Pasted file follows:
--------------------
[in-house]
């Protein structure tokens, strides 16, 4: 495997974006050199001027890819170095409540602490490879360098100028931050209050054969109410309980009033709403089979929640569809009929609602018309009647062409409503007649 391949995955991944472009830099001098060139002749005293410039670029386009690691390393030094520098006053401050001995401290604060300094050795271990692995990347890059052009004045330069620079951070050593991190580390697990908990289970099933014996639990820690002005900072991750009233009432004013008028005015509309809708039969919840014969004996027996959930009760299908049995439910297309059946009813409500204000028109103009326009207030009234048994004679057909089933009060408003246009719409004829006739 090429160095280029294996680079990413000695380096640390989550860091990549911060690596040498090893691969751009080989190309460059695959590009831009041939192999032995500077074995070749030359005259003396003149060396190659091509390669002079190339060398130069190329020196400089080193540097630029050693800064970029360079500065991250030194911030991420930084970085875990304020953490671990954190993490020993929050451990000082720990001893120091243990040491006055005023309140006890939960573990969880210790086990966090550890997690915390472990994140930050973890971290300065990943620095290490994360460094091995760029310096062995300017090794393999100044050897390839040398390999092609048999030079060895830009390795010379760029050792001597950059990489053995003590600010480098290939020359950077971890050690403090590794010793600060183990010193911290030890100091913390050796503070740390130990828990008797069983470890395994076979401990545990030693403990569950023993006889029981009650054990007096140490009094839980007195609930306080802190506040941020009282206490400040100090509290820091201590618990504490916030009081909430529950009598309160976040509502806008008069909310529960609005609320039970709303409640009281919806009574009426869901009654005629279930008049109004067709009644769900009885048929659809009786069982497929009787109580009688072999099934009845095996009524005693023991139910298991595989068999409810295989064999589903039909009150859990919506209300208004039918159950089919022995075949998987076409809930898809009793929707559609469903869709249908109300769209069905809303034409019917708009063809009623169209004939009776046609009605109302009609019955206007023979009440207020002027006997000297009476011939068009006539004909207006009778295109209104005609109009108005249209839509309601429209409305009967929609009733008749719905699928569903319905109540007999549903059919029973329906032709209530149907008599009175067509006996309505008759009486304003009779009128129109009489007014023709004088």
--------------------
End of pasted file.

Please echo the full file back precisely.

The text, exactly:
[in-house]
């Protein structure tokens, strides 16, 4: 495997974006050199001027890819170095409540602490490879360098100028931050209050054969109410309980009033709403089979929640569809009929609602018309009647062409409503007649 391949995955991944472009830099001098060139002749005293410039670029386009690691390393030094520098006053401050001995401290604060300094050795271990692995990347890059052009004045330069620079951070050593991190580390697990908990289970099933014996639990820690002005900072991750009233009432004013008028005015509309809708039969919840014969004996027996959930009760299908049995439910297309059946009813409500204000028109103009326009207030009234048994004679057909089933009060408003246009719409004829006739 090429160095280029294996680079990413000695380096640390989550860091990549911060690596040498090893691969751009080989190309460059695959590009831009041939192999032995500077074995070749030359005259003396003149060396190659091509390669002079190339060398130069190329020196400089080193540097630029050693800064970029360079500065991250030194911030991420930084970085875990304020953490671990954190993490020993929050451990000082720990001893120091243990040491006055005023309140006890939960573990969880210790086990966090550890997690915390472990994140930050973890971290300065990943620095290490994360460094091995760029310096062995300017090794393999100044050897390839040398390999092609048999030079060895830009390795010379760029050792001597950059990489053995003590600010480098290939020359950077971890050690403090590794010793600060183990010193911290030890100091913390050796503070740390130990828990008797069983470890395994076979401990545990030693403990569950023993006889029981009650054990007096140490009094839980007195609930306080802190506040941020009282206490400040100090509290820091201590618990504490916030009081909430529950009598309160976040509502806008008069909310529960609005609320039970709303409640009281919806009574009426869901009654005629279930008049109004067709009644769900009885048929659809009786069982497929009787109580009688072999099934009845095996009524005693023991139910298991595989068999409810295989064999589903039909009150859990919506209300208004039918159950089919022995075949998987076409809930898809009793929707559609469903869709249908109300769209069905809303034409019917708009063809009623169209004939009776046609009605109302009609019955206007023979009440207020002027006997000297009476011939068009006539004909207006009778295109209104005609109009108005249209839509309601429209409305009967929609009733008749719905699928569903319905109540007999549903059919029973329906032709209530149907008599009175067509006996309505008759009486304003009779009128129109009489007014023709004088």